Pack Hack: How to Fold a Shirt for Travel

June 6, 2019


how to fold a shirt for travel

When you sloppily stuff shirts into your suitcase minutes before a big trip, you’re guaranteed to be greeted with wrinkles upon arrival. Instead, pack strategically to save space and minimize creased clothing. Learn how to fold a shirt for travel + more shirt secrets for tidy trekkers.

How to Fold a Shirt for Travel | T-Shirts & Casual Tops 

You can’t rock your trip unless you roll—your shirts. For optimal suitcase storage, we recommend rolling over folding. Folding leaves lines on your tops, while rolling provides a smoother finish. This method also ensures you utilize corner space in your suitcase.

How to roll shirts for travel:

  • Lay the shirt flat and turn the bottom 2 inches up, so the bottom hem is inside out.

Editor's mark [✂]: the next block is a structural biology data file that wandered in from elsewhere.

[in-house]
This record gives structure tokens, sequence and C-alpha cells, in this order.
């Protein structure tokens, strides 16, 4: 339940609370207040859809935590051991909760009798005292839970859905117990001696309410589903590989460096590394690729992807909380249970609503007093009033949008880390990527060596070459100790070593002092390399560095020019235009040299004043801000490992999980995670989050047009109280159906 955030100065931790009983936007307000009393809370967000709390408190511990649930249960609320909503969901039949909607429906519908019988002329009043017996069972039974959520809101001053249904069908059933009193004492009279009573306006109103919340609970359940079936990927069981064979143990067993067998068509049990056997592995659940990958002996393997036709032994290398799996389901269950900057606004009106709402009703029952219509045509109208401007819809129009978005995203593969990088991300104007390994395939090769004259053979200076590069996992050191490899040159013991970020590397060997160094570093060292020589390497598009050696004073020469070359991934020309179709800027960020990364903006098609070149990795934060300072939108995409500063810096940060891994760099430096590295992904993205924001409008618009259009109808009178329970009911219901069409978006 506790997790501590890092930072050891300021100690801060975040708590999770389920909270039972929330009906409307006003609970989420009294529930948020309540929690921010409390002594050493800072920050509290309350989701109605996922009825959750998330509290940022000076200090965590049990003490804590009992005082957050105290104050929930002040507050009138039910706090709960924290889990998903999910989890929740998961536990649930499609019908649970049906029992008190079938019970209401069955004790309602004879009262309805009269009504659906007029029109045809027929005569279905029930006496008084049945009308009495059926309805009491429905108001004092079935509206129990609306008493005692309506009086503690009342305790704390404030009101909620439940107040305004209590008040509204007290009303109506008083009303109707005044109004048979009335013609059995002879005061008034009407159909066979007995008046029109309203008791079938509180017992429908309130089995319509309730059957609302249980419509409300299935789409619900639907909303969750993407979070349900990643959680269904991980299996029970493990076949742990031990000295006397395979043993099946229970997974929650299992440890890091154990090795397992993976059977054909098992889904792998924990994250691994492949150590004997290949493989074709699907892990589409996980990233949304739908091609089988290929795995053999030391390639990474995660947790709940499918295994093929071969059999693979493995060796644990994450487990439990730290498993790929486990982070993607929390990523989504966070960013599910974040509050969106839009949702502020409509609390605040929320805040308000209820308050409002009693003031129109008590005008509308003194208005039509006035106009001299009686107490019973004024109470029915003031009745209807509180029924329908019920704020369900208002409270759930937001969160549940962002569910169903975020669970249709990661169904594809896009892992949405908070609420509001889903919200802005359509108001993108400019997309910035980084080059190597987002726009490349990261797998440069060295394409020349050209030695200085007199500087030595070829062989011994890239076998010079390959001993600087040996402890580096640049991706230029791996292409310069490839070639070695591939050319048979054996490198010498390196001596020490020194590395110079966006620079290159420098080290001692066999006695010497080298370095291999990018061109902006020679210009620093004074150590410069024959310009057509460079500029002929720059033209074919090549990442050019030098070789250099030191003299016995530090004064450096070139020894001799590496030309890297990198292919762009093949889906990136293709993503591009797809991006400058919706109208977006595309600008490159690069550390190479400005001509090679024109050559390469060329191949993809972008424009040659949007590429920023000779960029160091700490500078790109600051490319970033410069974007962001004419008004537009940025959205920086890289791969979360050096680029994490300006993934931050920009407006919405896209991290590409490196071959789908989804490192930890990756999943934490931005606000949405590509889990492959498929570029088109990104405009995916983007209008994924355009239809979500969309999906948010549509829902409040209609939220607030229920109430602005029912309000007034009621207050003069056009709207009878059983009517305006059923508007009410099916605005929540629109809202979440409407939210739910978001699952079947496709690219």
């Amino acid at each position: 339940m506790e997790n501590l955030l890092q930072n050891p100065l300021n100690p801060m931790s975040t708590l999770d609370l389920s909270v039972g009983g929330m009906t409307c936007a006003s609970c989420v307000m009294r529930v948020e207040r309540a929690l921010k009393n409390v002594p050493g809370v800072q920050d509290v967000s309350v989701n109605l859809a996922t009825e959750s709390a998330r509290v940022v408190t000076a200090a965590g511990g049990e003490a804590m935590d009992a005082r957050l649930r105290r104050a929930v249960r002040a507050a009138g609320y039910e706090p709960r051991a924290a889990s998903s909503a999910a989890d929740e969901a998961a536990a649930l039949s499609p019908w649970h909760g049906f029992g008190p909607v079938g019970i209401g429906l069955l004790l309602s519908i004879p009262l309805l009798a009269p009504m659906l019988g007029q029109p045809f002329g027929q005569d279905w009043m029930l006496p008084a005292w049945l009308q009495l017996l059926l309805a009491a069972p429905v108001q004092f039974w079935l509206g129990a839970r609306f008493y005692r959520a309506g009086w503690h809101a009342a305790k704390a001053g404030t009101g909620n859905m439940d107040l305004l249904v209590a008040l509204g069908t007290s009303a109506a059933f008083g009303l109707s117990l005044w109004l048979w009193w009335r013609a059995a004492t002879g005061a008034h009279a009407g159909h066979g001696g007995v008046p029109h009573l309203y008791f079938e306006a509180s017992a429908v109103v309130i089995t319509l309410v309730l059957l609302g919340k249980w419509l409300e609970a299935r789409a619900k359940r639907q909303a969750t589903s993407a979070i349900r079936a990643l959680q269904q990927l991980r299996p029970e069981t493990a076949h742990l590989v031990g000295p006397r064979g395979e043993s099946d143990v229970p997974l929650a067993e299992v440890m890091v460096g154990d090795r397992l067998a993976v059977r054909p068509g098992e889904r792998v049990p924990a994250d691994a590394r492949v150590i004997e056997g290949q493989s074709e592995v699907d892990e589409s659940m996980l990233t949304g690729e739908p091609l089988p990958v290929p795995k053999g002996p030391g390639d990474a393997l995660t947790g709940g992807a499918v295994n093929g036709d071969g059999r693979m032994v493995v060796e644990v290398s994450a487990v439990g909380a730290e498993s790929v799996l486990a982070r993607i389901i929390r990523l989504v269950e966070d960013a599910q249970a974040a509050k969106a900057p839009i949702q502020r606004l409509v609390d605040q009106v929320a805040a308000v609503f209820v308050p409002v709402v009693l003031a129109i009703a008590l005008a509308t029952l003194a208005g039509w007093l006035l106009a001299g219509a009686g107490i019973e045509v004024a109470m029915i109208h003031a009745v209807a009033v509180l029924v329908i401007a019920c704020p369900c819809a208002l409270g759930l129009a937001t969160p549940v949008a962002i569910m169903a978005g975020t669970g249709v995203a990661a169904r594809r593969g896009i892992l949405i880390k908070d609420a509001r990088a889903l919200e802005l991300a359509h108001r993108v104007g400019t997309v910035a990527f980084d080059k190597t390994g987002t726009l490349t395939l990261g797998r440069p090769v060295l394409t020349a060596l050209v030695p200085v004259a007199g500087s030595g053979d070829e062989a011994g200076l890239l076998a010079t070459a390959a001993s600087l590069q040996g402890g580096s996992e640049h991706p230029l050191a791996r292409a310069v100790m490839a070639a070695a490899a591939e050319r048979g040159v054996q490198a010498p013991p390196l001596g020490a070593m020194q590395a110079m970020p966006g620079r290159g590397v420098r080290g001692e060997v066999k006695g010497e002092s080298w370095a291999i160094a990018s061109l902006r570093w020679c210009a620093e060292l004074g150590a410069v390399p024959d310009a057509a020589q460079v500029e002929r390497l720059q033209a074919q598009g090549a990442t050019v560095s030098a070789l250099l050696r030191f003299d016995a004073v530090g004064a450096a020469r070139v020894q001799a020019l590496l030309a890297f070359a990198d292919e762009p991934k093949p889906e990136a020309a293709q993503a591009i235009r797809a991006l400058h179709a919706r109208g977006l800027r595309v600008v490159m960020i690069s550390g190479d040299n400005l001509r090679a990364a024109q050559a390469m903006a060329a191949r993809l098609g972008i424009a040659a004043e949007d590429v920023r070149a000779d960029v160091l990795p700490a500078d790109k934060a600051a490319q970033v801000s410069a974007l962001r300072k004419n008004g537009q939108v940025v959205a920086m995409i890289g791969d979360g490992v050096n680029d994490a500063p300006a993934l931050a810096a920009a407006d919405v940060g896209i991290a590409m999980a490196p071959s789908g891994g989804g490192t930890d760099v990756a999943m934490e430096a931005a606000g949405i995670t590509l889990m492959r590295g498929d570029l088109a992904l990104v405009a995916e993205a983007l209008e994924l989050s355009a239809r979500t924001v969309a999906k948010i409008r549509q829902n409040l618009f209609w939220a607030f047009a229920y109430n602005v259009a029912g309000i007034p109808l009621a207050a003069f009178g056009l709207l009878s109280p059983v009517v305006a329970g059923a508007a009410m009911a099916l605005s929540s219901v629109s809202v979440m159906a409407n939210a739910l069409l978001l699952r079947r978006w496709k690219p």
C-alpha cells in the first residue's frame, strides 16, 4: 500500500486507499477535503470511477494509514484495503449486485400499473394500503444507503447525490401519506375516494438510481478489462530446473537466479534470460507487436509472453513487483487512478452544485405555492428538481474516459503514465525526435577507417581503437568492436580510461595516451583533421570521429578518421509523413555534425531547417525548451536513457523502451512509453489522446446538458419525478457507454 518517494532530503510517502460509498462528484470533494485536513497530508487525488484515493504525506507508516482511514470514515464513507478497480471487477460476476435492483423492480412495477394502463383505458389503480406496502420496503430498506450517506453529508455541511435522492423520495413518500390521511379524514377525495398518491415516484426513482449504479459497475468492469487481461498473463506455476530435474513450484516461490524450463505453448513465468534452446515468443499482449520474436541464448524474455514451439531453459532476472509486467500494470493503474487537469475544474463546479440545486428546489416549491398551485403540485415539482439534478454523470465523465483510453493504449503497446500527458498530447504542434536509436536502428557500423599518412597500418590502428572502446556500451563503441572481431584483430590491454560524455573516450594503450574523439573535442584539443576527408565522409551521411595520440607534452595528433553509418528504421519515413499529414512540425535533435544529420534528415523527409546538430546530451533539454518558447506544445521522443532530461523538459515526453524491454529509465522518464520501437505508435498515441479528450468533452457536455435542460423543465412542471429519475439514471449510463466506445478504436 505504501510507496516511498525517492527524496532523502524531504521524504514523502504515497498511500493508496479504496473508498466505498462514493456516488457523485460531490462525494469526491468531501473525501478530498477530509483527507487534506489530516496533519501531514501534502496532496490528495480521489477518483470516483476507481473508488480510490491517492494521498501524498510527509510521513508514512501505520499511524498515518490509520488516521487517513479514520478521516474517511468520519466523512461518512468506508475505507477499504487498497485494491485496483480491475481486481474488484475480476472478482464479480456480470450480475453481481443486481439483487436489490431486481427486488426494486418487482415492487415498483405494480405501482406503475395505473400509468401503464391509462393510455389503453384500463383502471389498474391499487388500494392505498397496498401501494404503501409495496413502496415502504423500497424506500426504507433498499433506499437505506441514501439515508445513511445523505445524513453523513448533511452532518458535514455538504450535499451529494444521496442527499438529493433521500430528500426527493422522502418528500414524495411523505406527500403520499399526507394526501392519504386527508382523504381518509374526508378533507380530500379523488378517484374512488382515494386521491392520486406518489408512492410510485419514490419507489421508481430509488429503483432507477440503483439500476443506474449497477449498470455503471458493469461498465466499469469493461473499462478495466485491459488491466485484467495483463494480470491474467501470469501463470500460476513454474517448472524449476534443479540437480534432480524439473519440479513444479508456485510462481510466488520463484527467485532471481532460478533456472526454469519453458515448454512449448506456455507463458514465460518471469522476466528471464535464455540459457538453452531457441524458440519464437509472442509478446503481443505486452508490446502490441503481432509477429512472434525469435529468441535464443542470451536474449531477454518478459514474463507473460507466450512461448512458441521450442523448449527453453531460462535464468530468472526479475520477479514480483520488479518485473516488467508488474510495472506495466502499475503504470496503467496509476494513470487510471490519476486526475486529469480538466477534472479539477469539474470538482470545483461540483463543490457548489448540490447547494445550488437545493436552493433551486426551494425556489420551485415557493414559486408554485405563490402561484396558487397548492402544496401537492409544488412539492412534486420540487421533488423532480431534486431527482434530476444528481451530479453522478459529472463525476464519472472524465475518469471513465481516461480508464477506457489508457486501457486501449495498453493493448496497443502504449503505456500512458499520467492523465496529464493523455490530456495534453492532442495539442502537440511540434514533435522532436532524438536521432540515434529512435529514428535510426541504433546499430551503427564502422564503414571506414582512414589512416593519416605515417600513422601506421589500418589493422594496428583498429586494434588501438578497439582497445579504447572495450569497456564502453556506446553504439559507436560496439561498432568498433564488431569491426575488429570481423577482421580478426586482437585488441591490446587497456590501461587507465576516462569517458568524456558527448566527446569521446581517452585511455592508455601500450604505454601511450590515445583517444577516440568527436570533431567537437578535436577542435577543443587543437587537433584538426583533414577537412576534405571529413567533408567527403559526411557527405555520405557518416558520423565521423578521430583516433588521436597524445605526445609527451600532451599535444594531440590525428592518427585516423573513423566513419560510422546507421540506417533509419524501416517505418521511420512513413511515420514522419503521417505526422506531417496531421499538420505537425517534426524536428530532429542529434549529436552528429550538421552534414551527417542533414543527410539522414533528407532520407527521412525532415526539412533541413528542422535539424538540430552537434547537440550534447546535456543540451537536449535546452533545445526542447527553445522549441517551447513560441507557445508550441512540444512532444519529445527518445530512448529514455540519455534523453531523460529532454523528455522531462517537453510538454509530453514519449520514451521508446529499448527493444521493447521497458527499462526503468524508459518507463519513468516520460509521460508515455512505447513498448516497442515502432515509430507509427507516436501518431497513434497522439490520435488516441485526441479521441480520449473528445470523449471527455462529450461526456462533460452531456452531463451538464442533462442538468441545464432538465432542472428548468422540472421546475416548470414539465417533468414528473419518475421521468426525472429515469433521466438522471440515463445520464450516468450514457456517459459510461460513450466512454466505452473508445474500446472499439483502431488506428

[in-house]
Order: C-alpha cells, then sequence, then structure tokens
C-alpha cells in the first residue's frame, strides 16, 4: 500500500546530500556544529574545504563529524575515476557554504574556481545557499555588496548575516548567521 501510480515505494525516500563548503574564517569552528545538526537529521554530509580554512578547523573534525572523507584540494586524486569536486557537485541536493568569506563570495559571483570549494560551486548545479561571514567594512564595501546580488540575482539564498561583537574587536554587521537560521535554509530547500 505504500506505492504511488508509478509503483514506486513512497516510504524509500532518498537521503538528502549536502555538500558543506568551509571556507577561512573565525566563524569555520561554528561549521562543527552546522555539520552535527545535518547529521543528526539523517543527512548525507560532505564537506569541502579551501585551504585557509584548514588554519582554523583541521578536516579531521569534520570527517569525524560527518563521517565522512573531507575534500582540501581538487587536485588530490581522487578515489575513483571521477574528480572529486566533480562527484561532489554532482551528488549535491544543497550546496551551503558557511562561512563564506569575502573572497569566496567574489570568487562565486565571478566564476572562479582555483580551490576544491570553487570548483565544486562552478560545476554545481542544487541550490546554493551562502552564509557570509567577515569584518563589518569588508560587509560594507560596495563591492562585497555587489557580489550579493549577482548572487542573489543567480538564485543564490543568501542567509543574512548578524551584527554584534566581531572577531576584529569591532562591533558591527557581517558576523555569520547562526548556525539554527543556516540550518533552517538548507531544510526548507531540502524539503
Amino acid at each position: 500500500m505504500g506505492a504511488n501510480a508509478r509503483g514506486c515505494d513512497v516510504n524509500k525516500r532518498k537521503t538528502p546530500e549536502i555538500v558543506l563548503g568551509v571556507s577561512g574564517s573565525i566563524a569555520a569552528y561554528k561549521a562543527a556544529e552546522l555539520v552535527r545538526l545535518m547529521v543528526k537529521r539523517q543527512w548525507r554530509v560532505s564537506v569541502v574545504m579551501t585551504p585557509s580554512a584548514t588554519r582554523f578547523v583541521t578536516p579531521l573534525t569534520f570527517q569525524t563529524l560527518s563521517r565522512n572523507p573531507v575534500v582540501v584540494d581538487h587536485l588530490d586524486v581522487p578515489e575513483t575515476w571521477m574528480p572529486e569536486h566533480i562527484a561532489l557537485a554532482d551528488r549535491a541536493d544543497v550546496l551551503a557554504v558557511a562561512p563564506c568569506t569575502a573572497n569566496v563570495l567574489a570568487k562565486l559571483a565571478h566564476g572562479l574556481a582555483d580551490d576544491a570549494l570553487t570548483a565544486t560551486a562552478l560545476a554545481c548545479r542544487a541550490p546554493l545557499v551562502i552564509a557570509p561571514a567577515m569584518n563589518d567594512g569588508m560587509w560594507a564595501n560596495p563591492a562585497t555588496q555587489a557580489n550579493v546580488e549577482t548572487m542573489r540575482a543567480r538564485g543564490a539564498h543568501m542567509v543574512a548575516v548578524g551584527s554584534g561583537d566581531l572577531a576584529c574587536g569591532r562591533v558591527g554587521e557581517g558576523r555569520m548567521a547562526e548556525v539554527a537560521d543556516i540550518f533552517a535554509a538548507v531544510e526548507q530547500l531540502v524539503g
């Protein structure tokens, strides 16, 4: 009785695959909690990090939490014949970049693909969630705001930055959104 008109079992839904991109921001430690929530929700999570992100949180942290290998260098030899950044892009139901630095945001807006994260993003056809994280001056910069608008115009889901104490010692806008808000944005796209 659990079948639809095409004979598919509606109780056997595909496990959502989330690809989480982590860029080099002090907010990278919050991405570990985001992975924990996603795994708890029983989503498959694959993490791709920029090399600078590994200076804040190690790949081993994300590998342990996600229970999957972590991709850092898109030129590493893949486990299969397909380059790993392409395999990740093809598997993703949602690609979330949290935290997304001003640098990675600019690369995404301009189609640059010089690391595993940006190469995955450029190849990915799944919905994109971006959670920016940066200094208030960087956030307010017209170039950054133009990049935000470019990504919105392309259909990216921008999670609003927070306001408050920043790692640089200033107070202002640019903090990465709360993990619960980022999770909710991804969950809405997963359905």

• Fold one side lengthwise a third of the way in; repeat on the other side.
  • Fold the entire shirt in half lengthwise.
  • Roll tightly from the top to the bottom.

How to Fold Button Up Shirts for Travel

Button up shirts are trickier than tees. The main reason? Slots between buttons create more space for wrinkles. Here’s how to stow button ups better:

  • Button the shirt.
  • Lay it flat, button side down, with the arms out.
  • Fold one sleeve over to the other side of the shirt, keeping a straight line from the armhole (slightly angled down).
  • Fold the sleeve up so the cuff touches the collar.
  • Repeat with the other sleeve.
  • Fold one side of the shirt lengthwise so the edge comes slightly over the middle.
  • Repeat with the other side.
  • Fold the bottom of the shirt up 1/3 of the way.
  • Fold again so the bottom meets the top.

Planning to pack a suit with your button up top? Here’s how to quickly fold a shirt:

  • Get a garment bag large enough to accommodate your entire ensemble.
  • Hang the suit pants in the middle of the hanger’s bar. Button your shirt over the hanger and pants.
  • Hang the suit coat. Make sure to button the coat over the shirt.
  • Place in the garment bag and fold in half.

Now that you’re a shirt-stowing sensei, learn how to pack a suit coat

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